The 2009 Family Smoking Prevention and Tobacco Control Act banned the sale of all flavored cigarettes, except menthols, in the United States. Indonesia successfully challenged that part of the law at the World Trade Organization as disguised protectionism—the banned products were clove cigarettes from Indonesia and the exempted menthols are made in the United States. The U.S. government tried to claim that the distinction was justified because kids like smoking cloves more than menthols. They failed to convince the trade court, because that’s ridiculous.
The time given the United States to bring its measure into compliance with WTO law has now elapsed. Instead of changing the law to allow cloves or to ban menthols, however, the United States has claimed that issuing a report and thinking about what to do about menthol cigarettes is enough to bring it into compliance. Indonesia understandably disagrees and is seeking permission to retaliate against U.S. imports.
To stave off retaliation, the U.S. government has now decided to defend the clove cigarette ban by arguing that it was completely ineffective. As reported by Inside U.S. Trade ($)(emphasis added):
The U.S. is … claiming that, even if it is found not to have complied with the ruling, Indonesia is not entitled to retaliation because the country’s exports have not been nullified or impaired by the U.S. ban on clove cigarettes….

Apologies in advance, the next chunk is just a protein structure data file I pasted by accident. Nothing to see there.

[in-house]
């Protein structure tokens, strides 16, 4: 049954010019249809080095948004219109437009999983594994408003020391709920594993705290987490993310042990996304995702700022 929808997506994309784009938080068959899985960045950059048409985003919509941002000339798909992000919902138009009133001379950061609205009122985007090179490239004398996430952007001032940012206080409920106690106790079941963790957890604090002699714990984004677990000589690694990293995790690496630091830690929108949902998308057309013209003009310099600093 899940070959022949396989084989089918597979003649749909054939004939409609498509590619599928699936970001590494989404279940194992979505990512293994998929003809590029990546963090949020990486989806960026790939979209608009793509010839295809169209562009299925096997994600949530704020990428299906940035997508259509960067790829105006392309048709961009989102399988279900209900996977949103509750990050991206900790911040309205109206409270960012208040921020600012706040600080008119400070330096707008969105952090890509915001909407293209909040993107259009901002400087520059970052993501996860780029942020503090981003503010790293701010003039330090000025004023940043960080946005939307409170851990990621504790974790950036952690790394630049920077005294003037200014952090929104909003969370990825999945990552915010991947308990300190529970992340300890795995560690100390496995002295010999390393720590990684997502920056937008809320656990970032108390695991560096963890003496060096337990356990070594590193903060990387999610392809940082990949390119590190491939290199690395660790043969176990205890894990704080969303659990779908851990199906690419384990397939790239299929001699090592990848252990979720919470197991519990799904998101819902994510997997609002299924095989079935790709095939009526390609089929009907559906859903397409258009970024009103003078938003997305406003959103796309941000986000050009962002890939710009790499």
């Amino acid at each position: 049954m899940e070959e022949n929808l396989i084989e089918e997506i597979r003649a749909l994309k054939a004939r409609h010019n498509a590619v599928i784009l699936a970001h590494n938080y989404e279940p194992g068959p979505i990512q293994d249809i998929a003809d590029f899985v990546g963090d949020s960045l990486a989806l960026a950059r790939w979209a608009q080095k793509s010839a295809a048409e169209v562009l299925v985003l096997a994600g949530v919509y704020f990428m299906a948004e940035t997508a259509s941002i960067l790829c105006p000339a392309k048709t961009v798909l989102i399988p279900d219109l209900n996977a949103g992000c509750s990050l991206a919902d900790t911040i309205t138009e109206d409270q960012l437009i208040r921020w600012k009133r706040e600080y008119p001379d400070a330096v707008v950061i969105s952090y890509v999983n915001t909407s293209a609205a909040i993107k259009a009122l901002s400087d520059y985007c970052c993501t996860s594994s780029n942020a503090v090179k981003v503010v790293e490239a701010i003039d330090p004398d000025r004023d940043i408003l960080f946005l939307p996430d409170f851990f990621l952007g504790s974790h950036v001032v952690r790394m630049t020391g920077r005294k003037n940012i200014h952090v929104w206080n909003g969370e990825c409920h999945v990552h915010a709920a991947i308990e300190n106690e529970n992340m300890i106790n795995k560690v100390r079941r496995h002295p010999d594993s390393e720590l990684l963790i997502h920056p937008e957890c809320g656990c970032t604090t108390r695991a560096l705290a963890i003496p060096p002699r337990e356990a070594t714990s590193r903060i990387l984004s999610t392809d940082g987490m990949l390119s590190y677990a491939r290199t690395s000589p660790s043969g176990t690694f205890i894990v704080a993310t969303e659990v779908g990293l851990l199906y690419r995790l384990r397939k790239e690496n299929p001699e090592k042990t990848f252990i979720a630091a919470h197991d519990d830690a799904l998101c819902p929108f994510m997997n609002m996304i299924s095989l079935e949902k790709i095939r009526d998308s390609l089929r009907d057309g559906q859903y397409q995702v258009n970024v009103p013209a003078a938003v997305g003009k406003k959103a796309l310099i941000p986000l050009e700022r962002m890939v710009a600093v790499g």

Specifically, the U.S. points out that the Indonesian industry has repackaged clove cigarettes into clove cigars, which unlike their counterparts are not banned. Therefore, the U.S. maintains, Indonesia’s clove exports have not suffered as a result of the ban.
International trade rules probably won’t slow the steady creeping of progressive lifestyle paternalism, but I truly enjoy these kinds of embarrassing revelations. The pesky thing about people is that they keep trying to do things they want to do even when governments tell them not to—coercive “nudges” notwithstanding.
Last year, Sallie James and I wrote a paper warning against the increasing prevalence of regulatory protectionism in the United States. We noted that, unlike most product regulations, tobacco control doesn’t lend itself to market solutions:
For some regulations that have nonprotectionist goals, there is no free market answer, because the “legitimate” goal is an illiberal imposition on consumer choice. Again, the clove cigarette ban provides an excellent example. For tobacco control advocates, the goal is not to have better quality products or to prevent negative environmental impact—the goal of a cigarette ban is to control people for their own purported good.
Any cigarette ban, like other forms of prohibition, is incompatible with the ideals of a free society. The dangers of smoking are well-known, and its popularity has waned considerably in recent decades, but smoking tobacco tastes and feels as good as it always has, and many find the risks acceptable.
While the global tobacco control movement is fiercely opposed to the proliferation of global trade rules, the anti-tobacco forces are probably wasting their energy. Even if tobacco measures are exempted from all trade rules, the paternalists are going to lose because their agenda is ultimately hopeless. They’re fighting a losing battle against the indelible human spirit that pursues happiness without permission.